Second, being in technology for 30+ years I can attest to the fact that the technology road is bumpy. There is always change and improvement, and there is always someone who bought a product before a particular cutoff date and misses the new price or the new operating system or the new whatever. This is life in the technology lane. If you always wait for the next price cut or to buy the new improved model, you'll never buy any technology product because there is always something better and less expensive on the horizon. The good news is that if you buy products from companies that support them well, like Apple tries to do, you will receive years of useful and satisfying service from them even as newer models are introduced.
Third, even though we are making the right decision to lower the price of iPhone, and even though the technology road is bumpy, we need to do a better job taking care of our early iPhone customers as we aggressively go after new ones with a lower price. Our early customers trusted us, and we must live up to that trust with our actions in moments like these.
Therefore, we have decided to offer every iPhone customer who purchased an iPhone from either Apple or AT&T, and who is not receiving a rebate or any other consideration, a $100 store credit towards the purchase of any product at an Apple Retail Store or the Apple Online Store. Details are still being worked out and will be posted on Apple's website next week. Stay tuned.
We want to do the right thing for our valued iPhone customers. We apologize for disappointing some of you, and we are doing our best to live up to your high expectations of Apple.
Steve Jobs Apple CEO
Once again Apple has proven why they are so loved by their fan base. But, hey Steve, shouldn't it be a $200 store credit?
Apple unveiled its new line of iPods yesterday including a model with an iPhone-like touchscreen interface and Zune-like WiFi access. The "iPod Touch" sports a 3.5-inch widescreen and a Safari browser, creating a mobile YouTube delivery device that essentially replicates the iPhone browsing experience for non-AT&T subscribers. It's going to run $299 for an 8 GB model and $399 for a 16 GB version, scheduled to ship later this month. You can pre-order the new iPods from Apple.com.
The former Video iPod has been renamed the "iPod Classic" with a slimmer design and a bigger hard drive.
Although the new iPod Touch is very impressive with its Wi-Fi and touch-screen, the fact that it only has a 16GBs sucks big time. I like to keep my current iPod Video full of movies and TV shows that I ripped from DVD for my morning commute. The new smaller hard drive is a major sticking point for me. The reason the new iPods have smaller hard drives is because they are Flash memory based (no moving parts) and are able to withstand an occasional bump or drop better than traditional hard drives.
Apple is also teaming with Starbucks to allow customers to browse a new WiFi iTunes store for free inside of its coffee shops. Go near a Starbucks and an icon pops up. Click on it and you can buy Starbucks' current music selections.
Steve Jobs also announced he was phasing out the entry level iPhone and cutting the price of the upper-end model from $599 to $399.
Though it is not official, those in the "know" say Apple is just hours away from announcing a new Wi-Fi enabled iPod designed to receive digital radio along with an option to buy content from the iTunes Store. It is not known whether the same functions will be included in the iPhone.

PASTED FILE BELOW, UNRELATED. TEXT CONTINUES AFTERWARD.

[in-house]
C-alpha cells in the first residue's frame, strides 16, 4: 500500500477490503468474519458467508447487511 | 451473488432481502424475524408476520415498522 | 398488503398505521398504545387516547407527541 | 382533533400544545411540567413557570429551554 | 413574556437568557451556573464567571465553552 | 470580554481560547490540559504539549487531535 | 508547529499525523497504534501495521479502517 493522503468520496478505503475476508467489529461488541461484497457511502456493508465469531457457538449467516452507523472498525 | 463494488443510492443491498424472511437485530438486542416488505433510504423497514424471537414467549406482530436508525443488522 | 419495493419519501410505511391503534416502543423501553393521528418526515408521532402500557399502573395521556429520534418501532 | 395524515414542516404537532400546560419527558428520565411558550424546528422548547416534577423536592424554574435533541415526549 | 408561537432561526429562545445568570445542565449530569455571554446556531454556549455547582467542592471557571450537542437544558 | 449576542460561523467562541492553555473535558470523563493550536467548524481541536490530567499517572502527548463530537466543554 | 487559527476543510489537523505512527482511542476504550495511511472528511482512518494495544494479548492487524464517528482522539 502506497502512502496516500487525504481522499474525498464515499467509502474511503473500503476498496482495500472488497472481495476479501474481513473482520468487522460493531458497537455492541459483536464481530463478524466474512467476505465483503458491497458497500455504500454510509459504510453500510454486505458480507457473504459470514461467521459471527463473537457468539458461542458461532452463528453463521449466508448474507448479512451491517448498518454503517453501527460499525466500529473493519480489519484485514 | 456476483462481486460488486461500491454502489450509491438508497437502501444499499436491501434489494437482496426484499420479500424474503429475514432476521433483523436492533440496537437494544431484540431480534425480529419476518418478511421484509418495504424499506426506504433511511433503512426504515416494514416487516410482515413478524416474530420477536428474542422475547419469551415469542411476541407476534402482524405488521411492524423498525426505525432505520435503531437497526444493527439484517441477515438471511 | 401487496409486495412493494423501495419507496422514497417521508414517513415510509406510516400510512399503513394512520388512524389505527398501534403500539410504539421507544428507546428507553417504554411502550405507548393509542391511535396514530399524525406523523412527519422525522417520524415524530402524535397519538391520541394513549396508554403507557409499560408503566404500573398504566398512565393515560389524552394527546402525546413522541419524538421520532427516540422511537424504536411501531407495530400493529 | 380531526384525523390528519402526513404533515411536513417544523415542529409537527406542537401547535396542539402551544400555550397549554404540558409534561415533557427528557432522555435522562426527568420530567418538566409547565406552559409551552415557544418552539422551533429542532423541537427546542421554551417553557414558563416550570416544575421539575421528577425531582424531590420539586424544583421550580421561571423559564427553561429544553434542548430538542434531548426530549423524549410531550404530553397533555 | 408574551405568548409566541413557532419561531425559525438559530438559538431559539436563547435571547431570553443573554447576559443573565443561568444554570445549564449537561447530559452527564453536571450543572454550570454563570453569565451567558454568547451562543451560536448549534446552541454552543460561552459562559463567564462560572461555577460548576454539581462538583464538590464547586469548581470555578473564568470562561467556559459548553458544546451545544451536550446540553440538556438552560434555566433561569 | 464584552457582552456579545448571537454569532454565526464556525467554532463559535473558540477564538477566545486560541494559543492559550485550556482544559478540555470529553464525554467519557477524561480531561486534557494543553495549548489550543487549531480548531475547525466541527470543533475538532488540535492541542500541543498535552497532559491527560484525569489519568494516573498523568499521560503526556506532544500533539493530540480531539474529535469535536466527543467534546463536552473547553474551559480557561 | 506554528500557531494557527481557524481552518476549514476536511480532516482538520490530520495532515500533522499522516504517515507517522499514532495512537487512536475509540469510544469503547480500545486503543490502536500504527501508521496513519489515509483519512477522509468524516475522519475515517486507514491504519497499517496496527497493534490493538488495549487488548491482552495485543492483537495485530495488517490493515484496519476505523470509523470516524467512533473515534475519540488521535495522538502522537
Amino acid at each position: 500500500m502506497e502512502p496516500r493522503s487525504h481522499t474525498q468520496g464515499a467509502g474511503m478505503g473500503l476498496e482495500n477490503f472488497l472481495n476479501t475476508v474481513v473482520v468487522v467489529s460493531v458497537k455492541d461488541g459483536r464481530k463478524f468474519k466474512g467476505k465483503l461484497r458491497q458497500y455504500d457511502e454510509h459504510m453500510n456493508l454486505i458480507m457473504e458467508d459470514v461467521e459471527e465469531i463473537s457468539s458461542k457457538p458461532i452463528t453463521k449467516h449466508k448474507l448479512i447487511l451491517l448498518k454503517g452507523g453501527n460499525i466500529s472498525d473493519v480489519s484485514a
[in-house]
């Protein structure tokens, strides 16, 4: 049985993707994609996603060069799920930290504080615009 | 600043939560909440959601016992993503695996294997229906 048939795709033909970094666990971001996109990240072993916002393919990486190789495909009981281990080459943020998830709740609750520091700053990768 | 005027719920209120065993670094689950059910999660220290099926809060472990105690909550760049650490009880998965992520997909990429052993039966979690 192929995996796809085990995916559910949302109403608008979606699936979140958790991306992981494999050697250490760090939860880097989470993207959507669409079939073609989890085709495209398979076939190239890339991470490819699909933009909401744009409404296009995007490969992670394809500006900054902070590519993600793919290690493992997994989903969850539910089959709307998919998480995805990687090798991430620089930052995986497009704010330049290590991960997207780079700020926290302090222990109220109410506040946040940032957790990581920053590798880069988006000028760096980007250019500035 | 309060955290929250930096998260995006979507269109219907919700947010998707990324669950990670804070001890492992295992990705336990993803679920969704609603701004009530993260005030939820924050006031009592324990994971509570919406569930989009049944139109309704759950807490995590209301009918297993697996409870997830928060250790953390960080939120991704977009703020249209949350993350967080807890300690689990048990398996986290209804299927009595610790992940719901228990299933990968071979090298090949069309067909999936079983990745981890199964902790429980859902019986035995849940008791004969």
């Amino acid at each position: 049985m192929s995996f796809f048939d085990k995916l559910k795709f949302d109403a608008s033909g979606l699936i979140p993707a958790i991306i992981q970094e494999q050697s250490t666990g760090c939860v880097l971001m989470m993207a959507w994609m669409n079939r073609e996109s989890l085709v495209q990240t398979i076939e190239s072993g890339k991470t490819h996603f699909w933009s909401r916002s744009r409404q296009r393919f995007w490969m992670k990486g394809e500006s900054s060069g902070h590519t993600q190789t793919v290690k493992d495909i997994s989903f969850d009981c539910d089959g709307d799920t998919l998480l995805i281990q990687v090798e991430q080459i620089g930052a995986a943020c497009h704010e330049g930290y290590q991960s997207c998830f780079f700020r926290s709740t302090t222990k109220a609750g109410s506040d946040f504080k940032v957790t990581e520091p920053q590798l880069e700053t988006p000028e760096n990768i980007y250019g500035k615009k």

Other rumors about the new Wi-Fi iPod line suggest the inclusion of a wide-screen touch-screen interface like the iPhone, larger storage capacity, Flash based hard drive and a new version of the iPod Nano that can handle video.
On a personal note, I'm ready for a wide-screen iPod. Watching wide-screen formatted movies that I've ripped off of DVD on the small iPod screen has been giving me a headache.
Since the iPod's release in 2001, the hand-held music player has gone from a fun toy to a cultural icon. But it may be time for a revamp. Last year Apple's iPod sales dipped for the first time since 2002.
UPDATE: YouTube has reworked their site in response to this article. If you get an error when trying to download a YouTube video, please try some of the plug-ins and scripts listed in step #3.
YouTube.com is a great resource. Not many sites allows users to freely upload, view, and share video clips like YouTube does. YouTube even lets users easily post videos on their blogs and personal web sites. But because anyone can upload a video clip on YouTube, copyright violations are rampant.
In an effort to prevent the widespread distribution of illegal copied video files, YouTube encodes its video files in the Macromedia Flash format, which prevents viewers from downloading files and making digital copies.
The iPhone may be Apple's first "official" phone, but apparently they toyed with the idea 25 years ago. Way back in 1983, designer Hartmut Esslinger, the same guy who made the Apple IIc computer, came up with this phone/tablet prototype.
Writing an electronic check with the 1983 iPhone.
The 1983 version of the iPhone obviously never made it into production, but it's still a cool concept. Although writing a physical electronic check seems a little silly now that we have online banking. The image is from fudder.de.
Apple's iPhone has enjoyed favorable reviews since its recent debut, but it got some criticism on Capitol Hill in Washington this week.
The phones, which cost between $500 and $600—are usable only on AT&T Inc.'s wireless network and will remain that way until 2012. Even though the phones become expensive paperweights if customers quit AT&T's wireless plan, the company will still charge a $175 early termination fee, said Rep. Edward J. Markey, D-Mass., chairman of a House subcommittee on telecommunications and the Internet.